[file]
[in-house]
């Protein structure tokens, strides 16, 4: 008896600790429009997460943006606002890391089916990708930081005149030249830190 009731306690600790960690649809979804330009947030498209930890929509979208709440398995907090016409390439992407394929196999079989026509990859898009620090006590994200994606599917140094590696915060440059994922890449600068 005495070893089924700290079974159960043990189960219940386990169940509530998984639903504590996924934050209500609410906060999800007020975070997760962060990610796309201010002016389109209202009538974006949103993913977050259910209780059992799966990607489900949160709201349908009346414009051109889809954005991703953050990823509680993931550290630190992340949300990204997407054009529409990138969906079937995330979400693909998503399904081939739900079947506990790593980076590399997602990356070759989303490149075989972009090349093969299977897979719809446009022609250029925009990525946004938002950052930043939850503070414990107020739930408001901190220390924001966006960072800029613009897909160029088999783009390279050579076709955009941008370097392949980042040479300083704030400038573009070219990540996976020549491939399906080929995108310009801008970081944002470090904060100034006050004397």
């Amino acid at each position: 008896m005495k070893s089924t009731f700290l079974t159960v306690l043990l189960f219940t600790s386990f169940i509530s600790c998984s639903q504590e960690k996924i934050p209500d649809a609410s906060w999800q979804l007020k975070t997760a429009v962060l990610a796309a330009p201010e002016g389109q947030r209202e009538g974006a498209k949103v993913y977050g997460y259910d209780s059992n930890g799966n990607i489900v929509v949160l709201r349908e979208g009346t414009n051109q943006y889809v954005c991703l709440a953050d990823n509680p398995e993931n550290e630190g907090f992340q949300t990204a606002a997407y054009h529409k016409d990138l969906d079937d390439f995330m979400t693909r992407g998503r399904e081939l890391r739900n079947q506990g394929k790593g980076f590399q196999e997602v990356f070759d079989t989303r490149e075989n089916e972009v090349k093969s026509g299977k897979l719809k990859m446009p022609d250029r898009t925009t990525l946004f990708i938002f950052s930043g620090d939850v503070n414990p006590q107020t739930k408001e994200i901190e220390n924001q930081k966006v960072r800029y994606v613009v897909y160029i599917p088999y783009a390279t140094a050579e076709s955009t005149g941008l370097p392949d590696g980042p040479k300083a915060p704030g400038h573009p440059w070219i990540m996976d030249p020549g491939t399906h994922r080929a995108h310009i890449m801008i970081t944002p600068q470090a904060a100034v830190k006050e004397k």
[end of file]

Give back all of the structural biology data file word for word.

[in-house]
């Protein structure tokens, strides 16, 4: 008896600790429009997460943006606002890391089916990708930081005149030249830190 009731306690600790960690649809979804330009947030498209930890929509979208709440398995907090016409390439992407394929196999079989026509990859898009620090006590994200994606599917140094590696915060440059994922890449600068 005495070893089924700290079974159960043990189960219940386990169940509530998984639903504590996924934050209500609410906060999800007020975070997760962060990610796309201010002016389109209202009538974006949103993913977050259910209780059992799966990607489900949160709201349908009346414009051109889809954005991703953050990823509680993931550290630190992340949300990204997407054009529409990138969906079937995330979400693909998503399904081939739900079947506990790593980076590399997602990356070759989303490149075989972009090349093969299977897979719809446009022609250029925009990525946004938002950052930043939850503070414990107020739930408001901190220390924001966006960072800029613009897909160029088999783009390279050579076709955009941008370097392949980042040479300083704030400038573009070219990540996976020549491939399906080929995108310009801008970081944002470090904060100034006050004397």
């Amino acid at each position: 008896m005495k070893s089924t009731f700290l079974t159960v306690l043990l189960f219940t600790s386990f169940i509530s600790c998984s639903q504590e960690k996924i934050p209500d649809a609410s906060w999800q979804l007020k975070t997760a429009v962060l990610a796309a330009p201010e002016g389109q947030r209202e009538g974006a498209k949103v993913y977050g997460y259910d209780s059992n930890g799966n990607i489900v929509v949160l709201r349908e979208g009346t414009n051109q943006y889809v954005c991703l709440a953050d990823n509680p398995e993931n550290e630190g907090f992340q949300t990204a606002a997407y054009h529409k016409d990138l969906d079937d390439f995330m979400t693909r992407g998503r399904e081939l890391r739900n079947q506990g394929k790593g980076f590399q196999e997602v990356f070759d079989t989303r490149e075989n089916e972009v090349k093969s026509g299977k897979l719809k990859m446009p022609d250029r898009t925009t990525l946004f990708i938002f950052s930043g620090d939850v503070n414990p006590q107020t739930k408001e994200i901190e220390n924001q930081k966006v960072r800029y994606v613009v897909y160029i599917p088999y783009a390279t140094a050579e076709s955009t005149g941008l370097p392949d590696g980042p040479k300083a915060p704030g400038h573009p440059w070219i990540m996976d030249p020549g491939t399906h994922r080929a995108h310009i890449m801008i970081t944002p600068q470090a904060a100034v830190k006050e004397k």